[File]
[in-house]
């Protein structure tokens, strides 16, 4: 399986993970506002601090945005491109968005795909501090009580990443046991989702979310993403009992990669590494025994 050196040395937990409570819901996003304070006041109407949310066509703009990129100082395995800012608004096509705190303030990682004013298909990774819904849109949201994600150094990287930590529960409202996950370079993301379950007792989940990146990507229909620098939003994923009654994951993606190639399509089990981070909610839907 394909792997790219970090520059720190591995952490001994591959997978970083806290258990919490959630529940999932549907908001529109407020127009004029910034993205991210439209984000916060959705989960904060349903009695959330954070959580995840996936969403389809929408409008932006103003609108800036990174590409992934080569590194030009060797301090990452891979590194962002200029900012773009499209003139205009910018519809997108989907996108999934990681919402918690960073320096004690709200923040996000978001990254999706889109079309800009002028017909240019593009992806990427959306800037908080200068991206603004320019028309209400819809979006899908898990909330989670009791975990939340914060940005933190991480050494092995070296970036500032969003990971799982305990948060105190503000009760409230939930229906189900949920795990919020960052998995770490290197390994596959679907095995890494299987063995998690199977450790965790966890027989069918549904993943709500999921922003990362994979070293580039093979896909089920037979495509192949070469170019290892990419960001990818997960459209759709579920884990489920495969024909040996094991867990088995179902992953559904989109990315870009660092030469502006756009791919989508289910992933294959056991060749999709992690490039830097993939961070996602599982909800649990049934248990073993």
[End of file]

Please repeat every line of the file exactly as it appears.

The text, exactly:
[in-house]
């Protein structure tokens, strides 16, 4: 399986993970506002601090945005491109968005795909501090009580990443046991989702979310993403009992990669590494025994 050196040395937990409570819901996003304070006041109407949310066509703009990129100082395995800012608004096509705190303030990682004013298909990774819904849109949201994600150094990287930590529960409202996950370079993301379950007792989940990146990507229909620098939003994923009654994951993606190639399509089990981070909610839907 394909792997790219970090520059720190591995952490001994591959997978970083806290258990919490959630529940999932549907908001529109407020127009004029910034993205991210439209984000916060959705989960904060349903009695959330954070959580995840996936969403389809929408409008932006103003609108800036990174590409992934080569590194030009060797301090990452891979590194962002200029900012773009499209003139205009910018519809997108989907996108999934990681919402918690960073320096004690709200923040996000978001990254999706889109079309800009002028017909240019593009992806990427959306800037908080200068991206603004320019028309209400819809979006899908898990909330989670009791975990939340914060940005933190991480050494092995070296970036500032969003990971799982305990948060105190503000009760409230939930229906189900949920795990919020960052998995770490290197390994596959679907095995890494299987063995998690199977450790965790966890027989069918549904993943709500999921922003990362994979070293580039093979896909089920037979495509192949070469170019290892990419960001990818997960459209759709579920884990489920495969024909040996094991867990088995179902992953559904989109990315870009660092030469502006756009791919989508289910992933294959056991060749999709992690490039830097993939961070996602599982909800649990049934248990073993």